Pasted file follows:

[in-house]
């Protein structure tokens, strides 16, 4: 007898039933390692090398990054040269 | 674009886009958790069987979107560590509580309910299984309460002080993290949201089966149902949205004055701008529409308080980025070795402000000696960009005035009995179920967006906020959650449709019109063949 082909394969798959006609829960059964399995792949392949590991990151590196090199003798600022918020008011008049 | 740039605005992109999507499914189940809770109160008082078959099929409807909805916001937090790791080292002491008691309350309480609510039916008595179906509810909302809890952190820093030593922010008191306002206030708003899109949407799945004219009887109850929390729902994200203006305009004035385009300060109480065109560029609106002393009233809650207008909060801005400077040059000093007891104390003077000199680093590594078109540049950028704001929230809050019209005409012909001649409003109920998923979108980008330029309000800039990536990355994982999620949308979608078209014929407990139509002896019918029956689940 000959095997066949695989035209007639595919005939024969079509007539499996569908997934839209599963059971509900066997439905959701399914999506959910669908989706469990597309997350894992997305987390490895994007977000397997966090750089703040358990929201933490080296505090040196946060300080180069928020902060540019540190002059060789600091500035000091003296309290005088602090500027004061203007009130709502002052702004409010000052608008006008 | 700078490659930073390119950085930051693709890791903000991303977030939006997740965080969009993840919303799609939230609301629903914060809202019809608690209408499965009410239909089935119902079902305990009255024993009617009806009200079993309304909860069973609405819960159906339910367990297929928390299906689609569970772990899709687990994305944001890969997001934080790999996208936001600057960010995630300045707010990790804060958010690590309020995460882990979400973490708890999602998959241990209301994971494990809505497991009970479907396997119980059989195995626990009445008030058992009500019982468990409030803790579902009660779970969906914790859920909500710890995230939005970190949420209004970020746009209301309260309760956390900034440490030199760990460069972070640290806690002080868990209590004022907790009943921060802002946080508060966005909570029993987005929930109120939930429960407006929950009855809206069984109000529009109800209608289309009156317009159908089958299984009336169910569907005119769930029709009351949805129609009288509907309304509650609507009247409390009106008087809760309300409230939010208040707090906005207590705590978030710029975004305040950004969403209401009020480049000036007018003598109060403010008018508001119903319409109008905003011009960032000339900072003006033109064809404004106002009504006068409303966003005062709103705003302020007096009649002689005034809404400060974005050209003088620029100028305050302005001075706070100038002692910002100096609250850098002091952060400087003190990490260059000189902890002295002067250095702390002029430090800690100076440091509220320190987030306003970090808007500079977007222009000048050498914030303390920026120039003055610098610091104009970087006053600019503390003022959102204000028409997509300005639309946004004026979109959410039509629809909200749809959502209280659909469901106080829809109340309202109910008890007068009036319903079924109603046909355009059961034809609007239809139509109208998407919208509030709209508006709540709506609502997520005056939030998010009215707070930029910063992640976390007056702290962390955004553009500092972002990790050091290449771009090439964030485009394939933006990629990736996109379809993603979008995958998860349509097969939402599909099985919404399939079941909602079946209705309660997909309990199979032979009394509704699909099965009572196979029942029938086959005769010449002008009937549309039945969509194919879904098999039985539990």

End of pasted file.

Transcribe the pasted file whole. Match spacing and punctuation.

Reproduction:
[in-house]
């Protein structure tokens, strides 16, 4: 007898039933390692090398990054040269 | 674009886009958790069987979107560590509580309910299984309460002080993290949201089966149902949205004055701008529409308080980025070795402000000696960009005035009995179920967006906020959650449709019109063949 082909394969798959006609829960059964399995792949392949590991990151590196090199003798600022918020008011008049 | 740039605005992109999507499914189940809770109160008082078959099929409807909805916001937090790791080292002491008691309350309480609510039916008595179906509810909302809890952190820093030593922010008191306002206030708003899109949407799945004219009887109850929390729902994200203006305009004035385009300060109480065109560029609106002393009233809650207008909060801005400077040059000093007891104390003077000199680093590594078109540049950028704001929230809050019209005409012909001649409003109920998923979108980008330029309000800039990536990355994982999620949308979608078209014929407990139509002896019918029956689940 000959095997066949695989035209007639595919005939024969079509007539499996569908997934839209599963059971509900066997439905959701399914999506959910669908989706469990597309997350894992997305987390490895994007977000397997966090750089703040358990929201933490080296505090040196946060300080180069928020902060540019540190002059060789600091500035000091003296309290005088602090500027004061203007009130709502002052702004409010000052608008006008 | 700078490659930073390119950085930051693709890791903000991303977030939006997740965080969009993840919303799609939230609301629903914060809202019809608690209408499965009410239909089935119902079902305990009255024993009617009806009200079993309304909860069973609405819960159906339910367990297929928390299906689609569970772990899709687990994305944001890969997001934080790999996208936001600057960010995630300045707010990790804060958010690590309020995460882990979400973490708890999602998959241990209301994971494990809505497991009970479907396997119980059989195995626990009445008030058992009500019982468990409030803790579902009660779970969906914790859920909500710890995230939005970190949420209004970020746009209301309260309760956390900034440490030199760990460069972070640290806690002080868990209590004022907790009943921060802002946080508060966005909570029993987005929930109120939930429960407006929950009855809206069984109000529009109800209608289309009156317009159908089958299984009336169910569907005119769930029709009351949805129609009288509907309304509650609507009247409390009106008087809760309300409230939010208040707090906005207590705590978030710029975004305040950004969403209401009020480049000036007018003598109060403010008018508001119903319409109008905003011009960032000339900072003006033109064809404004106002009504006068409303966003005062709103705003302020007096009649002689005034809404400060974005050209003088620029100028305050302005001075706070100038002692910002100096609250850098002091952060400087003190990490260059000189902890002295002067250095702390002029430090800690100076440091509220320190987030306003970090808007500079977007222009000048050498914030303390920026120039003055610098610091104009970087006053600019503390003022959102204000028409997509300005639309946004004026979109959410039509629809909200749809959502209280659909469901106080829809109340309202109910008890007068009036319903079924109603046909355009059961034809609007239809139509109208998407919208509030709209508006709540709506609502997520005056939030998010009215707070930029910063992640976390007056702290962390955004553009500092972002990790050091290449771009090439964030485009394939933006990629990736996109379809993603979008995958998860349509097969939402599909099985919404399939079941909602079946209705309660997909309990199979032979009394509704699909099965009572196979029942029938086959005769010449002008009937549309039945969509194919879904098999039985539990």